Globalization is integration on the basis of a project pursuing “market rule on a global scale.”(P. McMichael, Development and Social Change, 2000, p. xxiii, 149). In other words, globalization can be simply defined as a social process towards an interconnected and interdependent world in terms of trade, investments, information technology, world views, products and other aspects of culture. The world became global five centuries ago. The rise of the West, the conquest of the Americas, New World slavery, and the Industrial Revolution can be summarized as “a first moment of globality.” According to Matt Nesvisky, the link between globalization and poverty is complex as it depends not just on trade or financial globalization but on the interaction of globalization with the rest of the economic environment such as investments in human capital and infrastructure, promotion of credit and technical assistance to farmers and worthy institutions and governance. More so, it should be noted that greater inequality does not mean greater poverty.
There have been many debates on whether or not globalization benefits the poor. For example, in terms of trade, during the mid-1990s Vietnam liberalized its trade which meant that the farmers had no maximum value of rice they could export. This led to a demand for Vietnamese rice which ultimately gained higher profits for these farmers and thus, a higher standard of living. Globalization proved to alleviate the poor conditions these farmers faced and was an avenue for social mobility. In other countries however, globalization was not seen as a benefit due to their lack of economic and political stability. It is noted by many researchers that it is virtually impossible to find cases of poor countries that were able to grow over long periods of time without opening up to trade.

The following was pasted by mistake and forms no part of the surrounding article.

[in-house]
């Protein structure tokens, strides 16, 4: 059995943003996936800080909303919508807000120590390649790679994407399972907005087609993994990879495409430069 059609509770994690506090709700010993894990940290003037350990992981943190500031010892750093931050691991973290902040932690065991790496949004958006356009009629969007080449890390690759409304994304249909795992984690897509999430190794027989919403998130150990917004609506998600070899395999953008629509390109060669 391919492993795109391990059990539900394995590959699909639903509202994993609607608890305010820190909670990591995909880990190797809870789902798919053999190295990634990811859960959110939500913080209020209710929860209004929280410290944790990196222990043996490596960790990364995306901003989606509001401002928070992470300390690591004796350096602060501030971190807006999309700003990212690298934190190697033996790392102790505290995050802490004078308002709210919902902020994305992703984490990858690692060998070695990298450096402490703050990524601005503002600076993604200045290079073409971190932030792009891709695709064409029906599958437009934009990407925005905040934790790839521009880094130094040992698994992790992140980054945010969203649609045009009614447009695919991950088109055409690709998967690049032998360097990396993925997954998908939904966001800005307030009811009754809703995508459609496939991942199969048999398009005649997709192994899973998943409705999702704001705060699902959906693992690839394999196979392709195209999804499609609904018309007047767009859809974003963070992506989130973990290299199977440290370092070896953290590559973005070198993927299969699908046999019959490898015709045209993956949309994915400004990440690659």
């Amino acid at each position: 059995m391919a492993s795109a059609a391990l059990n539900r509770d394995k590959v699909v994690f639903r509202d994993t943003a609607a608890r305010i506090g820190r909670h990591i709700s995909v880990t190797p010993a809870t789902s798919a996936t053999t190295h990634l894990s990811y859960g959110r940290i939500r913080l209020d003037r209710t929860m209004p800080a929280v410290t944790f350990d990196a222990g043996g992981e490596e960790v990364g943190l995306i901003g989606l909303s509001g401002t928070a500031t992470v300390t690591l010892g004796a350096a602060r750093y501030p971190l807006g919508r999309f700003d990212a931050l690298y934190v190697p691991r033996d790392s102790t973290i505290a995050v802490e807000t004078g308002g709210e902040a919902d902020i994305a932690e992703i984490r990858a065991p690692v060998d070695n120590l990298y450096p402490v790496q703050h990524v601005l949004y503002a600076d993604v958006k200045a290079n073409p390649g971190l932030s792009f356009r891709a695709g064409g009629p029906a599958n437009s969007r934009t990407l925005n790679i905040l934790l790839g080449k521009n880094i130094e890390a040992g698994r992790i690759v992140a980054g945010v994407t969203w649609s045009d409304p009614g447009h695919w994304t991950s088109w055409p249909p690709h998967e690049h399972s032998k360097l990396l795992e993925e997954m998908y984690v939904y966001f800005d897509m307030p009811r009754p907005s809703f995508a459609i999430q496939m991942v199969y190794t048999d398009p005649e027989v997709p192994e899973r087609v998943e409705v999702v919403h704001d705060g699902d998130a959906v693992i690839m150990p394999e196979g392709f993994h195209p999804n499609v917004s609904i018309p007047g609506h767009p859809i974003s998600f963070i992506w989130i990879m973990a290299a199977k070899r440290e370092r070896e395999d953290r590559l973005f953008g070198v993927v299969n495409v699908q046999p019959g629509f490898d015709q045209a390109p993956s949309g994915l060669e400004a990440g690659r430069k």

The globalists predicted rapid development of Africa, Asia and Latin America, even arguing that divisions between ‘developed’ and ‘developing’ nations, ‘First’ and ‘Third’ worlds, would become less significant and eventually meaningless and additionally, ‘it is the world’s poor who will benefit the most from globalization. It is believed that globalization will result in a better division of labor, allowing developing countries (where labor is abundant) to specialize in labor intensive commodities while permitting developed countries to use their workers in more productive ways (The Economist, 1997a). Globalization is seen to have many positive effects on countries as it assists is curbing their issues of inequality and poverty.
In summation, globalization can be viewed as making both the core and periphery countries more equal although it cannot be the only solution as evidence suggests that relying on trade or foreign investment alone is not enough to lighten the burden of poverty. There is always the need for education, improved infrastructure and trade reforms. Furthermore, a Nobel laureate, Simon Kuznets, argued that growing inequality was inevitable in the early stages of development. Only with economic development and demands for redistribution would inequality fall. Globalization as it relates to inequality and poverty will always struggle to promote equality within the world’s poorest countries.
Matt Nesvisky, “ Globalization and Poverty,” The National Bureau of Economic Research, accessed 18 February, 2015, http://www.nber.org/digest/mar07/w12347.html.
Nina Pavcnik, “How Has Globalization Benefited the Poor?” (Yale School of management, 2009).
‘The World in 1998’, The Economist, Special Report, December 1997.
Trouillot, Michel-Rolph. 2002. The Perspective of the World: Globalization Then and Now in Beyond dichotomies : histories, identitities, cultures, and the challenge of globalization / edited by Elisabeth Mudimbe-Boyi.
 Trouillot, Michel-Rolph. 2002. The Perspective of the World: Globalization Then and Now in Beyond dichotomies : histories, identitities, cultures, and the challenge of globalization / edited by Elisabeth Mudimbe-Boyi.
 Nina Pavcnik, “How Has Globalization Benefited the Poor?” (Yale School of management, 2009).
 ‘The World in 1998’, The Economist, Special Report, December 1997.
“Globalization and Poverty.” Youtube video, Posted by “Samatha Linnette.” November 27th, 2014.https://www.youtube.com/watch?v=hnZPP5GGk80